An easier way would be to use the complement:

P(A+B) = 1 - P(2 OR 3)

This is much easier to find. There is only one combination that gives us 2, so P(2) = 1/36. There are two possiblities for 3, 1 and 2, and 2 and 1. So P(3) = 2/36. Since these events are independent (the dice do not influence each other), we can sum the probabilities. Therefore:

P( (A+B) >= 4) = 1 - 3/36 or about 92%.

Hope that helps!(6 votes)

- Could there be a way to do this in our heads? Or without a chart?(5 votes)
- You Could but you are more likely to miss something(4 votes)

- there are 15 servers in a restaurant , each owns 5 identically colored shirts. each shirt chosen independently by each server each day. what is the probability that they all show up on the same day wearing the same colored shirt?(6 votes)
- Is there a video on the probability of compound events?(3 votes)
- Every video in Khan Academy helps explain topics super well.(4 votes)
- What would be the mathematical way, with numbers that is, to find these probabilities, especially for the numerator, without having to draw the sample space?

For the practice problem after “Probabilities of compound events” I don’t want to have to create these tables for the coins and dices.(3 votes)- I do not think any one formula will cover these examples.

So you have to consider each case independently.

WIth dice, there is 1 way to get 2 or 12, 2 ways to get 3 or 11, 3 ways to get 4 or 10, 4 ways to get 5 or 9, 5 ways to get 6 or 8, and 6 ways to get 7. Note 6*6=36 and 2(1+2+3+4+5)+6=36.

For 3 coin flips, if order does not matter, having all 3 the same would be 1 (either heads or tails) and having 2 of 1 and 1 of other would be 3 (either two heads and a tail or two tails and a head) which gives 2(1+3)=8 which is 2^3=8.

If order matters, each one is separate from the others.(3 votes)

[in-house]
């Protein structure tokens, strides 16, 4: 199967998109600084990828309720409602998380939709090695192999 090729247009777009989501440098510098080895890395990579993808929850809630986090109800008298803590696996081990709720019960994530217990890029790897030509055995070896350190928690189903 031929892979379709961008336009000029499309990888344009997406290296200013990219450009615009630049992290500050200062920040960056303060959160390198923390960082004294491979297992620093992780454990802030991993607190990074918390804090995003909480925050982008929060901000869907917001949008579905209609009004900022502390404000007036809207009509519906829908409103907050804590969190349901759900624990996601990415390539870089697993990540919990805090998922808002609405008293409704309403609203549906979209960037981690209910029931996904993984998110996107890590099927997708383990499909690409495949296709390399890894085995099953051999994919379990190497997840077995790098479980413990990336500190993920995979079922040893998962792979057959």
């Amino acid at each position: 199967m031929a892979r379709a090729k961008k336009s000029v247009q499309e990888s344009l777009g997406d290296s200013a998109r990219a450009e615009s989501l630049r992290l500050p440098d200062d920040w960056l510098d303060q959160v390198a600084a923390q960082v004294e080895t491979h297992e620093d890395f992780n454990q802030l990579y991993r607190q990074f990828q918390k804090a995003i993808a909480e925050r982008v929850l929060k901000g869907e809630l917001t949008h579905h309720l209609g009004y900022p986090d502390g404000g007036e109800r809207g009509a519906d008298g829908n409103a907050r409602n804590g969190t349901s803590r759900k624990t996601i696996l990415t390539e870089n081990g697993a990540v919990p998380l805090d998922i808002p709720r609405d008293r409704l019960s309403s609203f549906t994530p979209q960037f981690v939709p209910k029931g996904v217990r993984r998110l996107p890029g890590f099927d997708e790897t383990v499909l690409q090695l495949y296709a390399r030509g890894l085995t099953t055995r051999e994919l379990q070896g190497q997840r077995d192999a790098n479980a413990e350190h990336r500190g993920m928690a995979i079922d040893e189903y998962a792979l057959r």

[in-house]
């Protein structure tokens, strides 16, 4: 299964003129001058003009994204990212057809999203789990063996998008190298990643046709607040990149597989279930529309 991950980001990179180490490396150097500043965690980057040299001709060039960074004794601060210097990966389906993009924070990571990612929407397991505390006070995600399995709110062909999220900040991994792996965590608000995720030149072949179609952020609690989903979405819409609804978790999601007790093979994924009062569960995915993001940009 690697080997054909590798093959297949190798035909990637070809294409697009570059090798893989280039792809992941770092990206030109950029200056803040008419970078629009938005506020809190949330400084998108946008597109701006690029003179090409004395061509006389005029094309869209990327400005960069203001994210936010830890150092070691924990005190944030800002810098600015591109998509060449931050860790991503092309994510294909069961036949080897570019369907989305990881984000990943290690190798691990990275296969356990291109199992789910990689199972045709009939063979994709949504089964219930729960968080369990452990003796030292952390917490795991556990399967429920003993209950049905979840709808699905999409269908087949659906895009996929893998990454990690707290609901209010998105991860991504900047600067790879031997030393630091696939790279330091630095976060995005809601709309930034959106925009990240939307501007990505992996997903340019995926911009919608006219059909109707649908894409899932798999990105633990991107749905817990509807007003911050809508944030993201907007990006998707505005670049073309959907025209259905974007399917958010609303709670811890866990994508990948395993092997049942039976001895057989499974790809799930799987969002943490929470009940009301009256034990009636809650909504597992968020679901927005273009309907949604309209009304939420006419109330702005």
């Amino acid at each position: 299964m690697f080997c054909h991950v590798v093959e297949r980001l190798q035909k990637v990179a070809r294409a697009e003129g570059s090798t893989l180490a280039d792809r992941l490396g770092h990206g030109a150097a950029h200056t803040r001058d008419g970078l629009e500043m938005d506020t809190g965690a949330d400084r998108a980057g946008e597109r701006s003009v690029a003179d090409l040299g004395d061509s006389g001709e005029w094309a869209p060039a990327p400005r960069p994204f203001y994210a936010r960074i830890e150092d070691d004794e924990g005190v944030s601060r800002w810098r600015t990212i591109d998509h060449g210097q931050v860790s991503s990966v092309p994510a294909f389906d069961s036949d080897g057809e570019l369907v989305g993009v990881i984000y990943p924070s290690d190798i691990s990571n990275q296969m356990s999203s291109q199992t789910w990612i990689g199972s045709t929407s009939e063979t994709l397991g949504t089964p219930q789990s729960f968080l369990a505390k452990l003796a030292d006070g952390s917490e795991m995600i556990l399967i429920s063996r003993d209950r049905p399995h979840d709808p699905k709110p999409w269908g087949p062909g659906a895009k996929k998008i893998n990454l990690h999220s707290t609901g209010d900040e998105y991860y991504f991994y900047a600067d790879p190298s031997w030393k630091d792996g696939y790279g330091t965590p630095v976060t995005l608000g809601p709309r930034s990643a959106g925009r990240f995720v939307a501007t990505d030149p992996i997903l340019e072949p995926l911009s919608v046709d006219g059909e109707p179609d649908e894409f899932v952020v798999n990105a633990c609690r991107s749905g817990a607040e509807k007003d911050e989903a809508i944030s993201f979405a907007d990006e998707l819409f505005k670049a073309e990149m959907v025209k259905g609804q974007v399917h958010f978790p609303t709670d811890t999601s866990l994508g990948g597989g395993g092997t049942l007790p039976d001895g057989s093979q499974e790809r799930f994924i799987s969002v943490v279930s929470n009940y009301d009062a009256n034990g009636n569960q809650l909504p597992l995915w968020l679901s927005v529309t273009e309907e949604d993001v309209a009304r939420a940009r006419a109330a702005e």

## Video transcript

- [Voiceover] Let's say
that you're on some type of a game show and you've
been doing quite well. And you're now at the
round where you get to pick your fantabulous vacation. And so there are three possible
places that you could go. You could go on an island beach vacation. Island beach vacation. You could go skiing on a ski vacation. Or, you could go camping. Now those aren't the only possibilities because for each of those vacations there's different amount of
time that you could go on them. So you could go for one day. You could go for two days. Two days. Or you could go for three days. Three. Put that in a different color. You could go for three days. You could go for three days. So the first question I'd wanna
know is, well what is the-- They're gonna randomly pick either a one day ski vacation or a
two day island vacation. The first question I wanna know is, what are all of the
possible outcomes here? What is the sample space? What is the space from
which we are going to pick your particular vacation package? Well for the sample space,
we can construct a grid. Which you can see that I've
essentially been constructing while I wrote down all